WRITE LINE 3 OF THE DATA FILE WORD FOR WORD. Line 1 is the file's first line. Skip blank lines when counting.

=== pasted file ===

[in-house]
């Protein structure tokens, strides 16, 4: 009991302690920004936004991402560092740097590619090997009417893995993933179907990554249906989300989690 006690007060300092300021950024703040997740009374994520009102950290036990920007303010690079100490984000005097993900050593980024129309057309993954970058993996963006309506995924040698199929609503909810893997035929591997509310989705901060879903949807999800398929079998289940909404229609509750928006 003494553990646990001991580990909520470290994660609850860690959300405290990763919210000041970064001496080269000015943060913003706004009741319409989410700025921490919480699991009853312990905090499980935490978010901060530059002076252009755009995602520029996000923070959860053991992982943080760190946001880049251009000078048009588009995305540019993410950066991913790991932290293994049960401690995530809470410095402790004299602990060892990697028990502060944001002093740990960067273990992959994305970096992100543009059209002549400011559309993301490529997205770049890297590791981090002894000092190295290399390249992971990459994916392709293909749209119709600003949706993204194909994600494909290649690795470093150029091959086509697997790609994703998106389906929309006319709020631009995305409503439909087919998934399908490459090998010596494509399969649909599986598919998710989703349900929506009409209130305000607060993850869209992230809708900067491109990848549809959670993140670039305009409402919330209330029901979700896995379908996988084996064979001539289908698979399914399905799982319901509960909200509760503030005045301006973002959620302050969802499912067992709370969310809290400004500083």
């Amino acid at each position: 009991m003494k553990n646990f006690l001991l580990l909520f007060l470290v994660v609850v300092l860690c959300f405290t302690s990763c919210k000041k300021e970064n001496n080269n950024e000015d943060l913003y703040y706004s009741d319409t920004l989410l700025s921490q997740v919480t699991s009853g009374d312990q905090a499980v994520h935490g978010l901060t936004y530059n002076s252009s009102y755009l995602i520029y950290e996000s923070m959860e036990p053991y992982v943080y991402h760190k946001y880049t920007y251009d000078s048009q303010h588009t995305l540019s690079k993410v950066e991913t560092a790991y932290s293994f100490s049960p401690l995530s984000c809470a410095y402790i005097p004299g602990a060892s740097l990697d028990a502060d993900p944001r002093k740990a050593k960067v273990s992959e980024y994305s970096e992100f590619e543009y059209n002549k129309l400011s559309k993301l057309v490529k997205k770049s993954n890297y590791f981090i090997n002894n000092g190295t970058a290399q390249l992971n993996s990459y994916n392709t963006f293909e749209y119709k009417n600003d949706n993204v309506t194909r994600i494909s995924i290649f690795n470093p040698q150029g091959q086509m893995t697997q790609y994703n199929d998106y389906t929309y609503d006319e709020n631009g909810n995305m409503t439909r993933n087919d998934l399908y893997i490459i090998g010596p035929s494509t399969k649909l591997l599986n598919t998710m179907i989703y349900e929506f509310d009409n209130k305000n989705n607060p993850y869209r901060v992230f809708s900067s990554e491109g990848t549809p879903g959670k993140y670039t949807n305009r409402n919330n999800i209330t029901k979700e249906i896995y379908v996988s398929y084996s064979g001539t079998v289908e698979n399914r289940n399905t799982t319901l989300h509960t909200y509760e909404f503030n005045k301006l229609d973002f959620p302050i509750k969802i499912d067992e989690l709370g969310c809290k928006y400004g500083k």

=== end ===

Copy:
């Amino acid at each position: 009991m003494k553990n646990f006690l001991l580990l909520f007060l470290v994660v609850v300092l860690c959300f405290t302690s990763c919210k000041k300021e970064n001496n080269n950024e000015d943060l913003y703040y706004s009741d319409t920004l989410l700025s921490q997740v919480t699991s009853g009374d312990q905090a499980v994520h935490g978010l901060t936004y530059n002076s252009s009102y755009l995602i520029y950290e996000s923070m959860e036990p053991y992982v943080y991402h760190k946001y880049t920007y251009d000078s048009q303010h588009t995305l540019s690079k993410v950066e991913t560092a790991y932290s293994f100490s049960p401690l995530s984000c809470a410095y402790i005097p004299g602990a060892s740097l990697d028990a502060d993900p944001r002093k740990a050593k960067v273990s992959e980024y994305s970096e992100f590619e543009y059209n002549k129309l400011s559309k993301l057309v490529k997205k770049s993954n890297y590791f981090i090997n002894n000092g190295t970058a290399q390249l992971n993996s990459y994916n392709t963006f293909e749209y119709k009417n600003d949706n993204v309506t194909r994600i494909s995924i290649f690795n470093p040698q150029g091959q086509m893995t697997q790609y994703n199929d998106y389906t929309y609503d006319e709020n631009g909810n995305m409503t439909r993933n087919d998934l399908y893997i490459i090998g010596p035929s494509t399969k649909l591997l599986n598919t998710m179907i989703y349900e929506f509310d009409n209130k305000n989705n607060p993850y869209r901060v992230f809708s900067s990554e491109g990848t549809p879903g959670k993140y670039t949807n305009r409402n919330n999800i209330t029901k979700e249906i896995y379908v996988s398929y084996s064979g001539t079998v289908e698979n399914r289940n399905t799982t319901l989300h509960t909200y509760e909404f503030n005045k301006l229609d973002f959620p302050i509750k969802i499912d067992e989690l709370g969310c809290k928006y400004g500083k």